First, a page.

It’s the Party, Stupid: Despite what you might hear, the voters sent a clear mandate to Washington
[Post updated below]
Looking back, the most surprising thing about last night’s election results was how quickly, quietly and deeply the knife cut.
As voting counts and exit polls began trickling in shortly after 8:00 EST, the Fates quickly began tipping their hand to show that neither a Romney presidency nor a Supreme Court intervention was in the cards. By 8:30 the legions of right wing pundits that had spent the past two weeks mocking and trashing Nate Silver’s statistical chops had the common decency to shut the hell up and pretend the whole kerfuffle had never happened. (Except, of course, for Examiner darling Dean Chambers of Unskewed Polls who courageously carried on the battle to keep his head in the sand.) An hour later everyone was announcing that despite the economy, the Democrats would retain control of the Senate. Less that an hour after that, the presidential writing was on the wall in huge, blue brush strokes. With tons of votes still to be counted, all of the networks finally announced what viewers had already figured out: Obama was getting four more years.
I spent much of my evening last night with remote control in hand, switching back and forth between CNN, MSNBC and FOX, and I have to say that although they reported the exact same data the differences between the three were somewhat fascinating.
Wanting to appear the wonky objective news source, CNN spent the first couple of hours showing not-yet meaningful county-by-county statistics in swing states. (“We see here that in Fairfax County, Obama is down two percent as compared to how he performed in 2008. However, we want to caution everyone that only about 1% of the vote is in, so this number doesn’t really mean anything. We’ll be revisiting this county every two to three minutes or so to remind you what the numbers are and why it’s still too early for them to matter.”) MSNBC seemed to find a way to put on objective, serious, solemn faces matched with measured, earnest tones that still somehow managed to communicate “Neaner, neaner, neaner!”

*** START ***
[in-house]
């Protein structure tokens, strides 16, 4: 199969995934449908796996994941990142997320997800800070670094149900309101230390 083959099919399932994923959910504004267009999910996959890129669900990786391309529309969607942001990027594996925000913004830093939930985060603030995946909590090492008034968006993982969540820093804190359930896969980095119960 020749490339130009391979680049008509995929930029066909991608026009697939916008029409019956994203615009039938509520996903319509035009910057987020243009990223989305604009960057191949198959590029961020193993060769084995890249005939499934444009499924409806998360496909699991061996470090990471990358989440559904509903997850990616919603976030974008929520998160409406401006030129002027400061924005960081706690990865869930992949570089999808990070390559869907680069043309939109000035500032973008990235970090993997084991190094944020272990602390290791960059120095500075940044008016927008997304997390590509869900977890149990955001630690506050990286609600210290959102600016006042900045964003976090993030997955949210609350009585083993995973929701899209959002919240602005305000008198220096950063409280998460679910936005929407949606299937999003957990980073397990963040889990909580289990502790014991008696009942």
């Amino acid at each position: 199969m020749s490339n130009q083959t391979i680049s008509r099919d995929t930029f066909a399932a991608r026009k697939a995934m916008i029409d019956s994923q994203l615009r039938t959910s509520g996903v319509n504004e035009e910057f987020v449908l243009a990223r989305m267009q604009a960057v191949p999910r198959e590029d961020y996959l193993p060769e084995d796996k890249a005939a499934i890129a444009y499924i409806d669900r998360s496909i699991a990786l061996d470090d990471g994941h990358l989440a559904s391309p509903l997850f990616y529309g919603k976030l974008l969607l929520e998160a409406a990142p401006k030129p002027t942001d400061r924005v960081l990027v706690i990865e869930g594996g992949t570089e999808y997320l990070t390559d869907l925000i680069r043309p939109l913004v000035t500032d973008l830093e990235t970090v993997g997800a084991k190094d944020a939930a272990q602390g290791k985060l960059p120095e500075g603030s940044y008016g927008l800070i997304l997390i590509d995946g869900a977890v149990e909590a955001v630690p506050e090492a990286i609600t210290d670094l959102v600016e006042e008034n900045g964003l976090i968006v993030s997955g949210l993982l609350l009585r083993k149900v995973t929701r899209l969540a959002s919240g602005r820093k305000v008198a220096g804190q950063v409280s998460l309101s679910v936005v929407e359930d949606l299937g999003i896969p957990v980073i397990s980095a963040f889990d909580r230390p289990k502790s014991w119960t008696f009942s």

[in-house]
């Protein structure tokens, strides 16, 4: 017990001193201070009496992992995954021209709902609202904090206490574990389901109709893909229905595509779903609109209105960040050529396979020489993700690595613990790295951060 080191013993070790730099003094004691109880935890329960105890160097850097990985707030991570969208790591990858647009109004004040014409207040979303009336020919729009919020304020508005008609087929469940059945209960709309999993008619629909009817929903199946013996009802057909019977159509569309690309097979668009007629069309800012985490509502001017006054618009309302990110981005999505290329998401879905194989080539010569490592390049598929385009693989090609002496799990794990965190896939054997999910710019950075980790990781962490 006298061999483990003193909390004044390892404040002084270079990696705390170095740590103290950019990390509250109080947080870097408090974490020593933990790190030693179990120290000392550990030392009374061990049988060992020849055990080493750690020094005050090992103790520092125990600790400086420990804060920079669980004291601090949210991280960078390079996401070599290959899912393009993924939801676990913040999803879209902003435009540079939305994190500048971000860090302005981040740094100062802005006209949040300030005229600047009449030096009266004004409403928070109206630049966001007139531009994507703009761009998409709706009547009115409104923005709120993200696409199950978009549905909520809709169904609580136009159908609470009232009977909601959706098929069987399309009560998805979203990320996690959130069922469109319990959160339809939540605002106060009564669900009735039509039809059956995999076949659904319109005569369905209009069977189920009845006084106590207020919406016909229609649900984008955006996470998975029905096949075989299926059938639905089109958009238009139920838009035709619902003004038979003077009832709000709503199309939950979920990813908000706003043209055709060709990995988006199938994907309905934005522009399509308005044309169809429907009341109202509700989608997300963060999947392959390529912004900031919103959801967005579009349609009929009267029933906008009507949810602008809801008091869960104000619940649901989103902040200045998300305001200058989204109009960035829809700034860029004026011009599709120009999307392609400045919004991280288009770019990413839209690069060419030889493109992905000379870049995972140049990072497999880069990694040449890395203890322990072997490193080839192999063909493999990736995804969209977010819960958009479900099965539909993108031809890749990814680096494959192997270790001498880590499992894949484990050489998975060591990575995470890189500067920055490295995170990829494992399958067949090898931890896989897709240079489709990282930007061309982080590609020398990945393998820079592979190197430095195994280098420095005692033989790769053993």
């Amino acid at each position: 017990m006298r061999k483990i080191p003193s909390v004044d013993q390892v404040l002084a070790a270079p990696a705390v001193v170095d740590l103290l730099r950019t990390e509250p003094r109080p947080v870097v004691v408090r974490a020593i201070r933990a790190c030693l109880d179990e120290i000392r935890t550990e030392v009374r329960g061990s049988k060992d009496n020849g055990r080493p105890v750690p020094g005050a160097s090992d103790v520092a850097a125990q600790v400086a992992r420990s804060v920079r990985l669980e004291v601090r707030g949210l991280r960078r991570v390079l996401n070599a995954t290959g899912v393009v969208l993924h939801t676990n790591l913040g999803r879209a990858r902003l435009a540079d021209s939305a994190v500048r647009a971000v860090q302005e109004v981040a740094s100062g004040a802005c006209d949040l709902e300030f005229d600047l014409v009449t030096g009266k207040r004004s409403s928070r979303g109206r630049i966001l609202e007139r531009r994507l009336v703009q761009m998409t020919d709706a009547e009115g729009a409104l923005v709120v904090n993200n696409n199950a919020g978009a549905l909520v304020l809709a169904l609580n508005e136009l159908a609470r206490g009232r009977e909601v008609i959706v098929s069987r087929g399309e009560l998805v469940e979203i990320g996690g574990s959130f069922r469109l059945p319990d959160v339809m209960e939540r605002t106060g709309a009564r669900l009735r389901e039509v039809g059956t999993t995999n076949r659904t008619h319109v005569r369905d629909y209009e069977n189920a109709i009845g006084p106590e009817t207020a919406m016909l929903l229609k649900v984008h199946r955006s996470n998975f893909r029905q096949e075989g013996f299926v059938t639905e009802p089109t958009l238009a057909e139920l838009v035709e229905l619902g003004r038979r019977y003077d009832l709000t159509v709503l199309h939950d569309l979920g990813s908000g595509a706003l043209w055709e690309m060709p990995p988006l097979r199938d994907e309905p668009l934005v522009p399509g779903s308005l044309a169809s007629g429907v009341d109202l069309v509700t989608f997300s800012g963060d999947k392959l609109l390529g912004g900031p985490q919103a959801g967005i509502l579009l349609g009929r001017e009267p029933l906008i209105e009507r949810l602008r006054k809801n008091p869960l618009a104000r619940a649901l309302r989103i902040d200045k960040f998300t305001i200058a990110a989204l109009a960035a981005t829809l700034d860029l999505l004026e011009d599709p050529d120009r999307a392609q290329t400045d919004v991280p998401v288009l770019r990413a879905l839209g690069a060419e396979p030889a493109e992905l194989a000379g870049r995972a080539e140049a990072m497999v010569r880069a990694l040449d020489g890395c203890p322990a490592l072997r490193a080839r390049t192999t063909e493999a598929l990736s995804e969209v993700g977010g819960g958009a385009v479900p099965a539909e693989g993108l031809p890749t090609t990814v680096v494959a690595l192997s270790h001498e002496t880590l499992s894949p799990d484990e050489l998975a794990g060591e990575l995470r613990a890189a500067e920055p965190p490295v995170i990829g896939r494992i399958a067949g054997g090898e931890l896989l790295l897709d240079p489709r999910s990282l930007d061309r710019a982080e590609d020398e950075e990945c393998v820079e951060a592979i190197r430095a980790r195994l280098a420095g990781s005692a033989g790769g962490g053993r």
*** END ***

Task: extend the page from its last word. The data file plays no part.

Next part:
On FOX, sad and resigned body language announced Obama’s victory hours before they declared him the winner. But even then, even after they had talked Karl Rove off the ledge, the point they kept hammering home was that Obama didn’t really win because there was no mandate. Rove, Krauthammer, Ms. Cheney, Ingram, Palin, Kelly, Hume, it didn’t really matter. The message from the Republican anchors and pundits was clear: Despite winning the popular vote, (as it now appears likely) the Electoral College by a whopping 126 votes, and three seats in the Senate, the voters had sent a message to Obama that they were not mandating a continuation of his policies. And as bizarre as this sounds, I have to say that I agree with them.
Because from where I sit, the clear message the public sent to Washington wasn’t that they wanted to be governed by Democrats. It was that they really, really don’t want to be governed by Republicans.
Over the coming months Republican leaders, pundits and voters will be sifting through the ashes of what can only be called a disastrous and failed election. Despite a recession and general disenchantment with both the status quo and the president, the GOP got their asses handed to them. If yesterday’s results had occurred during an economic boom, they would have pointed to a strong and respectable moral victory. As things stand, however, they stink of failure.